Meanwhile, Moscow is actively playing both with the sentiments of the voters and with the geopolitical situation in the region.
Already on March 31 Russia held in Transnistria the drills for the Operative Groupd of Russian military forces notwithstanding the demands of Moldova to withdraw Russian troops from Transnistrian region voiced on that very day.
Russia also conscripts the soldiers in the Transnistrian region which is de-jure the territory of Moldova. The Ambassador of Russia to Moldova was even summoned to the MFA of Moldova in this regard.
On April 10 media also published the information that alongside with the other Russian officer under the pretext of alleged inspection of troops at the Transnistrian territory general colonel of the Russian armed forces Oleksandr Lentsov arrived to Moldova. He is infamous for his participation in operations in Chechnya, Syria and the East of Ukraine (in particular in Debaltsevo) and also the details of his assigniment are not clear anyway his appearance in Moldova is a bad sign.
«The game of the Moldovan puppeteer»?
Bearing in mind internal political and geopolitical circumstances the game of the Moldovan politician and businessman and arguably the most influential person in the Republic of Moldova – Vlad Plahotniuc – deserves for the attention.
On the one hand Vlad Plahotniuc is an extremely unpopular figure in the Moldovan political life. He is often blamed for corruption and hypocrisy. Plahotniuc and his Democratic Party are being opposed by the politicians from both left and right flank, both pro-Russian and pro-Romanian forces.
On the other hand, Plahotniuc is not supported by the Russian Federation that put its stakes on Dodon and Usatii neither by the EU that would have preferred someone less odious to be in power in Moldova.
However, notwithstanding the lack of trust from the voters and suspicious methods of political fight Plahotniuc is currently in control of parliament, government and, according to Moldovan experts, the majority of business flows.
Besides, it looks that Plahotniuc is not the one who easily gives up under the pressure of circumstances so balancing between the geopolitical poles and target attacks at the opponents will further belong to his arsenal.
One of the steps in this direction is that Plahotniuc’s party alongside with the Communists and Socialists supported another declaration of neutrality of the Republic of Moldova (already envisaged by the Constitution of Moldova). The factions of Socialists and Communists believe that by these means they will be able to put the additional pressure on the “unionists”. This notion also gained the support from Moscow. In Kremlin they believe that it would be easier to control neutral Moldova than pro-European country integrated to Euro-Atlantic structure. Simultaneously the Democrats of Plahotniuc may use this declaration as the instrument of pressing Russophiles and the additional pretext for persistent demanding of the withdrawal of Russian troops from the right bank of Dniester because placing of foreign troops at the territories of neutral states is unacceptable from the perspective of international humanitarian law.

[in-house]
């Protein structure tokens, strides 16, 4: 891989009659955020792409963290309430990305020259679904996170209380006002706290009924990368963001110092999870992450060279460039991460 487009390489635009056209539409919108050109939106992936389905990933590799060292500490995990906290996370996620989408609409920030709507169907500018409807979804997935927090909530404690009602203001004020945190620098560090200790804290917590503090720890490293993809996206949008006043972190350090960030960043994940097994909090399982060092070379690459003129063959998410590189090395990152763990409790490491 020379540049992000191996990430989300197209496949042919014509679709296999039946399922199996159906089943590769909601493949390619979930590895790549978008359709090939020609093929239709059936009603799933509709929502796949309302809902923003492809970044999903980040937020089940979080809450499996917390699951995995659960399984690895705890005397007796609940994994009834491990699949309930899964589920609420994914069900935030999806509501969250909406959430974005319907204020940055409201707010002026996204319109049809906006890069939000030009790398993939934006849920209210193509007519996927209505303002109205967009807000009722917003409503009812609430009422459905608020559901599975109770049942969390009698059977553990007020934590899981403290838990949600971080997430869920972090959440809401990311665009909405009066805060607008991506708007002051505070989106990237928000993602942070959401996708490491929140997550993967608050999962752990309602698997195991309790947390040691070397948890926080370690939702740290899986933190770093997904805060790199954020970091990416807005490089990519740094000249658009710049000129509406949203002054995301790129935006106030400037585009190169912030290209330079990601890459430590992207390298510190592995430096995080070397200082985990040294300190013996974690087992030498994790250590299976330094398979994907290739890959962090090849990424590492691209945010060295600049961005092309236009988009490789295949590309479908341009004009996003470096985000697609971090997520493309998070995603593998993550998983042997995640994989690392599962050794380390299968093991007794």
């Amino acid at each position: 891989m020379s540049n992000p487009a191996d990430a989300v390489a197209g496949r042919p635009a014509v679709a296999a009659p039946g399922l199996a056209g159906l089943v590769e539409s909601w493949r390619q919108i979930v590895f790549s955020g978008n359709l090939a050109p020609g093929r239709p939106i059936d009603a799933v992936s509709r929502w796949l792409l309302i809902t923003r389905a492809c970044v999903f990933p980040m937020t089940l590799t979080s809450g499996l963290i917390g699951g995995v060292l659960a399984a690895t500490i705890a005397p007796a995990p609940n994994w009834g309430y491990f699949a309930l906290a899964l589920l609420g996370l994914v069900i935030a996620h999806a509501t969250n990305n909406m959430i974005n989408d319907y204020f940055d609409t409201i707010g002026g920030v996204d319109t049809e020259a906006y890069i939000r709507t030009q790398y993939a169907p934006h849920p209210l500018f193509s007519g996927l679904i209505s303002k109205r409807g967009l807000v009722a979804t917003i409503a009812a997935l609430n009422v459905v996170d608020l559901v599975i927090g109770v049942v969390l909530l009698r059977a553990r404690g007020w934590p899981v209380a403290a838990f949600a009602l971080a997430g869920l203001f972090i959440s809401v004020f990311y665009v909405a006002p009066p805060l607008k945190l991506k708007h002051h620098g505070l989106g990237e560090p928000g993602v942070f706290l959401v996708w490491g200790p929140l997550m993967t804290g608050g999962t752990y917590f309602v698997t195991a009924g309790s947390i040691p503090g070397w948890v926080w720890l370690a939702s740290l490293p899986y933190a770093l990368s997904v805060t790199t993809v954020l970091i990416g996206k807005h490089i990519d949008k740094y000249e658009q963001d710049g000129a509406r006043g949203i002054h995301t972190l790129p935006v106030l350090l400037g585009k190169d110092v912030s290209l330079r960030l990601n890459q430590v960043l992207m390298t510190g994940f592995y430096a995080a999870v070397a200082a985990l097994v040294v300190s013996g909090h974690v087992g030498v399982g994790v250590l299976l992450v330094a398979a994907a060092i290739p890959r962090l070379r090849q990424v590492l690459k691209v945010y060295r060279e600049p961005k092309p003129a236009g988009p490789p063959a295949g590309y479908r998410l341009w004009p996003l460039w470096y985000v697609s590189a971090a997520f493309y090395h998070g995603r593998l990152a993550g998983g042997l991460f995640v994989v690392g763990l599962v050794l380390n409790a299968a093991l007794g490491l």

Democrats also play at the internal political field. On the one hand, Renato Usatii was blaming the party of Plahotniuc for “unionism”. However, on April 2 the representatives of the Democratic Party together with the leftists participated at the march in support of “Moldovan statehood and Constitution” in Gagauz region of Moldova. Leftists forces were surprised by such step and could not react promptly on being together with their opponents from Democratic Party.
The outcome of the smart game of the Democratic Party and Plahotniuc himself is that while the experts and voters are trying to understand whether this political force is pro-Romanian or pro-Russian they pay less attention to social and economic situation within the country and there is less criticism towards Plahotniuc’s proxy – Prime minister Pavel Filip. Besides, by strengthening the tensions between the supporters of unification with Romania and supporters of pro-Russian course, Plahotniuc is creating the tensions between his opponents from the right and left flank preventing them from fighting him jointly. Therefore it appears that he got his nick-name “puppeteer” rightly and he, at least at the moment, is able to build his own “feud” in the center of Europe, notwithstanding influential players in the region and despite permanent political crisis in Moldova.
How successful is the game of Plahotniuc? How strong are the positions of Russophiles and unionists in Moldova? What steps the EU and Russian Federation will take and what should Ukraine expect – Russian strike from Transnistria or Transnistrian region as a present? The answers to all these questions will become clear in a short-time perspective. On October 30 the elections of the President will take place in Moldova, while on December 11 “presidential elections” will also take place in self-proclaimed «Transnistrian Moldovan Republic».
It is clear that the campaign has been already launched. The provocative unionist card and pro-Russian sentiments will remain its components. The EU will further seek for non-compromised faces in Moldovan politics and Russia will further conduct dialogue regarding strengthening of her influence by speculating regarding the role of its troops in Transnistria and by using her fifth column.
Plahotniuc will also continue playing his game by manipulating the tensions between right and left forces, balancing between Russia and the EU, attempting to ensure his almost excusive power in the Republic of Moldova.
The elections in the autumn will disclose a lot but there are some lessons that Ukraine can already learn.
First, the scenarios of tensions between the Ukrainian right radicals and their opponents is quite relevant for Ukraine and hopefully, contrary to the authorities of Moldova, in Ukraine the authorities will not inflame this conflict in order to cover the weak sides of economic and social policy.
Second, Ukraine as well as Moldova is a subject of geopolitical competition between the West and Russia and hopefully pro-Western political elites in Ukraine will not disappoint their electorate as much as it happened in Moldova and right radicals and pro-Russian forces will not shape a joint force aimed at fighting the current authorities.
Finally, third, hopefully the attempts of Vlad Plahotniuc to build in Moldova the state for himself by playing with the controversies of the internal and external players will not be too inspiring for the Ukrainian politicians…